Greeting Photo Finish Live virtual horse racing fans! This article will cover various simple strategies for buying your first digital racehorse. It is not intended to cover getting set up and the basics of the game; for that, please read this guide.
One must first understand that Photo Finish Live is a strategy game with tremendous depth. There is no single strategy for purchasing a horse; there are many.
The game is challenging, and there is a learning curve, as there should be, as the game mirrors so much of real-life horse ownership and racing. We will cover some SIMPLE strategies you may choose from but know that there are much more advanced strategies, and developing your own over time may allow you a slight edge. The idea here is to get you started.
When viable, I will provide a marketplace link with each strategy that already filters for horses that meet the strategy.
Filters are critical to finding the horses you seek in the marketplace.
Before we begin, remember that all prices are in DERBY, the in-game currency. 80 DERBY = $1.00, and once again, we go over how to acquire it in this guide. If you haven’t, read this guide to understand horse stats, preferences, archetypes, and more.
If you have questions, please join the Photo Finish Live Discord chat and ask for help. The community is fantastic.
Race Horse Buying Strategies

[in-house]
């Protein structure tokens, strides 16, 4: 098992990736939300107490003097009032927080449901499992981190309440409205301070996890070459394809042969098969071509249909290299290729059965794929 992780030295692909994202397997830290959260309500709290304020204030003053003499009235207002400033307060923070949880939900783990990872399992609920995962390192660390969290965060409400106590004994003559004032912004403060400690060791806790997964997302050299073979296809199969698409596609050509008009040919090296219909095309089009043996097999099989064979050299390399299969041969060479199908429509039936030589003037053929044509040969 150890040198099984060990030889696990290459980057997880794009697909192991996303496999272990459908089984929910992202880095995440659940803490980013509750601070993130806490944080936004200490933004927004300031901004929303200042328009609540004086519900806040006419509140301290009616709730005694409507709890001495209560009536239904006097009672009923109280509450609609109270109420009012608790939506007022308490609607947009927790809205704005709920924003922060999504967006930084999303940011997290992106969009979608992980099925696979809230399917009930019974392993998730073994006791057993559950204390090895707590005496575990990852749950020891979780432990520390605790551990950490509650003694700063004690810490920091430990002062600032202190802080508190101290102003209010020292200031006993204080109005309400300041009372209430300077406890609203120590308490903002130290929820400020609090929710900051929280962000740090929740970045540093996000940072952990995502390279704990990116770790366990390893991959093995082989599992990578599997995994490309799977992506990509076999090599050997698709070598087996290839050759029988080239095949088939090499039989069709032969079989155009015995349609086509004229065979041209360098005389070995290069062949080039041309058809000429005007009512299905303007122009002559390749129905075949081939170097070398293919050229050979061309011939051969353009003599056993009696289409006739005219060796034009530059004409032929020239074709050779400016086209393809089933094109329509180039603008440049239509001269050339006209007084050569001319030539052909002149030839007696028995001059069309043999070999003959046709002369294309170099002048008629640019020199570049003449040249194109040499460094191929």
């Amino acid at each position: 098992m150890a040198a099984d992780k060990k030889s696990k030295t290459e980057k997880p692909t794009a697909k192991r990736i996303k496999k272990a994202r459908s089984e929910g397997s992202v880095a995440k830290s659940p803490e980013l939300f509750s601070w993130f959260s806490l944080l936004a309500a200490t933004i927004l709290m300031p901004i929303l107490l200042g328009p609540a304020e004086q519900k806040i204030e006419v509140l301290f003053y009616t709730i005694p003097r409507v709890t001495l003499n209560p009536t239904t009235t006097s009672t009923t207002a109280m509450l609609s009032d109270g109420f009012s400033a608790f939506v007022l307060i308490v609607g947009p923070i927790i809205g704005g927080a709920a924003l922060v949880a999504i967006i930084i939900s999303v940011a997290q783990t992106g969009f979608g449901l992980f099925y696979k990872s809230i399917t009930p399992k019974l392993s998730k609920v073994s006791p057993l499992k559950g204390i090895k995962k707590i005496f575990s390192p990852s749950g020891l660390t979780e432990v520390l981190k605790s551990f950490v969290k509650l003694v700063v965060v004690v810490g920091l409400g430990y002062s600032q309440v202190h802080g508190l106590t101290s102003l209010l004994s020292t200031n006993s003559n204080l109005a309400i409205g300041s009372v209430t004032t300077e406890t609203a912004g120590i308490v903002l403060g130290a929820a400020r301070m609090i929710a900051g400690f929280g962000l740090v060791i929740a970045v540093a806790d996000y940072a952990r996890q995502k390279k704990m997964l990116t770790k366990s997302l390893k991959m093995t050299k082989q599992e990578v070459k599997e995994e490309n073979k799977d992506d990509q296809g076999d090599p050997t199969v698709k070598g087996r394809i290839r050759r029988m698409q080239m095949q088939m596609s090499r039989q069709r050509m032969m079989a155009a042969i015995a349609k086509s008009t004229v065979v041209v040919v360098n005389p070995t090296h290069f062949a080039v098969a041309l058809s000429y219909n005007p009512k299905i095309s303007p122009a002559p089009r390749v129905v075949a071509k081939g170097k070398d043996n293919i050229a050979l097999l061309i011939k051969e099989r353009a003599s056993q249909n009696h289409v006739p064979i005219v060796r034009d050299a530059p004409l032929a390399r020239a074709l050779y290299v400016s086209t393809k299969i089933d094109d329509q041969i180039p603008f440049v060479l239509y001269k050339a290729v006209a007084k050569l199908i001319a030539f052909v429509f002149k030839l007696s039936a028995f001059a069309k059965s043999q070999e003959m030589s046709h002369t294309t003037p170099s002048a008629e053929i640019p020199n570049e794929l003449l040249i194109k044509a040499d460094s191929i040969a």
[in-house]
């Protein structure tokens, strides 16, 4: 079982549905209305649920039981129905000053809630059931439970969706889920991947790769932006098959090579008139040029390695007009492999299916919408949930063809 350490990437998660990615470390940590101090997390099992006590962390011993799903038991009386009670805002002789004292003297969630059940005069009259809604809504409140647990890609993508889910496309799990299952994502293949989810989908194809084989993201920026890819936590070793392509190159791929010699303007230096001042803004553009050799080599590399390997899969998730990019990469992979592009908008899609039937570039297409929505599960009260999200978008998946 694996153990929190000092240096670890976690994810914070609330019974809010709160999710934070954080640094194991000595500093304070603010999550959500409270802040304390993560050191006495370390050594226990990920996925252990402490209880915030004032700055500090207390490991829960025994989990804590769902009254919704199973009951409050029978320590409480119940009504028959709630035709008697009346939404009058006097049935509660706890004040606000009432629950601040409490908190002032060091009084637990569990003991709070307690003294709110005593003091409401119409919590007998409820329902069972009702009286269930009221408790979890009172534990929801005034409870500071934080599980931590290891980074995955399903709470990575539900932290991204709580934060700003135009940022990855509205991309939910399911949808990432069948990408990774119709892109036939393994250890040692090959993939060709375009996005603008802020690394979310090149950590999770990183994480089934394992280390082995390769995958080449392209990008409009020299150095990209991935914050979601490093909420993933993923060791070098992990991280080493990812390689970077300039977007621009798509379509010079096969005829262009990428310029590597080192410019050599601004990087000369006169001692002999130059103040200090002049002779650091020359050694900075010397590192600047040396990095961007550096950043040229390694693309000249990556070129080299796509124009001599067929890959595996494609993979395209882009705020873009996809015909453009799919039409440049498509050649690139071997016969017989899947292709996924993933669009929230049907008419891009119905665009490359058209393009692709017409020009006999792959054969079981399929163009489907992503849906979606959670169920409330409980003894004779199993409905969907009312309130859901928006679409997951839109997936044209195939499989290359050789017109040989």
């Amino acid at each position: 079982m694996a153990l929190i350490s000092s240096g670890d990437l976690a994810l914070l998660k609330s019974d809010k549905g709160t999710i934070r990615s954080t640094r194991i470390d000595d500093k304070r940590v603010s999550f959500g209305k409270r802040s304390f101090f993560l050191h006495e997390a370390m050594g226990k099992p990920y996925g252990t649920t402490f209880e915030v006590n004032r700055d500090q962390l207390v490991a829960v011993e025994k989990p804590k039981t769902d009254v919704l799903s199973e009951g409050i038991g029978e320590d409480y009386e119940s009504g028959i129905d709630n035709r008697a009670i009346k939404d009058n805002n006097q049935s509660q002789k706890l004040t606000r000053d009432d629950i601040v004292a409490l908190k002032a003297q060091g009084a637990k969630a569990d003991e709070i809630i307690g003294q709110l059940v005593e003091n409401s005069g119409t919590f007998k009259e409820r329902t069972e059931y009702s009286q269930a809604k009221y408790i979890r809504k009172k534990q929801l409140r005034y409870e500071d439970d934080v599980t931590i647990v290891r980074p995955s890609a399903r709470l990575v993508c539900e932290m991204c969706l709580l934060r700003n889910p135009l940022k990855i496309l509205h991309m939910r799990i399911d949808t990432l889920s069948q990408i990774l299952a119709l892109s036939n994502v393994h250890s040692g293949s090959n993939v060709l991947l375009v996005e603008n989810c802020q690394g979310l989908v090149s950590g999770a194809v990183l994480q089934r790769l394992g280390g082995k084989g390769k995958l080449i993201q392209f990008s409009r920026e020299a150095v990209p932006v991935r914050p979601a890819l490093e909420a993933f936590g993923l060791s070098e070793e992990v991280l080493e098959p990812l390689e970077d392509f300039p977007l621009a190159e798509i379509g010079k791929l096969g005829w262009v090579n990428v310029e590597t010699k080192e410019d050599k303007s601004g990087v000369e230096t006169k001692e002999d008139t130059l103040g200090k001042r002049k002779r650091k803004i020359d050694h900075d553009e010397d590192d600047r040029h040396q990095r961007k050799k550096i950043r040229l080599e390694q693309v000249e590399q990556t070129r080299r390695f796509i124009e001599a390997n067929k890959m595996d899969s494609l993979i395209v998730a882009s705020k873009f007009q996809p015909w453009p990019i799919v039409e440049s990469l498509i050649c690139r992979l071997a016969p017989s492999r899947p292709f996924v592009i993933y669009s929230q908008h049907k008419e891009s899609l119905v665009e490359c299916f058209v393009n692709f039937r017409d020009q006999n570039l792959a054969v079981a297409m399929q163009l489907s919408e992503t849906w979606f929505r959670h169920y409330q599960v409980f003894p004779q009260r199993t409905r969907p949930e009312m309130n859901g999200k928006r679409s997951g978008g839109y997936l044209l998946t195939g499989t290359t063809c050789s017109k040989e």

Strategy 1 — Buy A “Cheap” Filly Foal
Filly foals are sorted by cheapest to most expensive — this filters so only 0–1 year old female horses show and are ranked cheapest first.
It’s common for a newcomer’s first purchase to be a filly foal. Fillies are foundational horses in a stable because when retired and bred, THEY keep the foal. As such, a single filly can breed upwards of 20 times in her life (once per season, and they live into their early 20s), but then the fillies she births can do the same. As a result, a single filly can result in hundreds of horses over time.
Foals tend to be cheaper than 2+ year old horses because they can’t race or breed yet, so there’s a discount for being patient. Horses can race at age 2 and retire to breed at age 3. Seasons are 28 days long, and the horse ages one year at the start of each one.
There’s a saying, “No such thing as a bad filly”. Yes, some are absolutely better than others, but you can always breed a lower-quality filly with a high-quality stud for a chance at a very solid horse.
Buying one of the cheap filly foals gives you a foot in the door for a lower price while you further learn the game as the horse ages.
Tip — Click on the horses you’re looking at and check their family tree via the “bloodline” tab. Were their parents good racers? While that doesn’t guarantee your foal will be a good racer, it increases the odds. When you’re on the parent horse screen, click on the “progeny” tab and see if your horse has some close relatives doing well (or poorly) on the track as an additional hint.
Strategy 2 — Buy a Cheap Raceable Colt
2–7 years old colts ranked by price — This filters for 2–7 year old colts (males) by price.
Many people understandably want to get on the track as soon as possible. One strategy in this case is to get a cheap colt (colts tend to be less expensive than fillies) to learn the game without expending a lot of capital. Horses can race from age 2 to 8 and are then force retired at 9. I made the filter 2–7 as I worry some people would buy an 8-year-old horse near the end of the season, and it would be largely worthless thereafter. However, if it’s early in the season you can get some very cheap eight year old colts, just adjust the filter.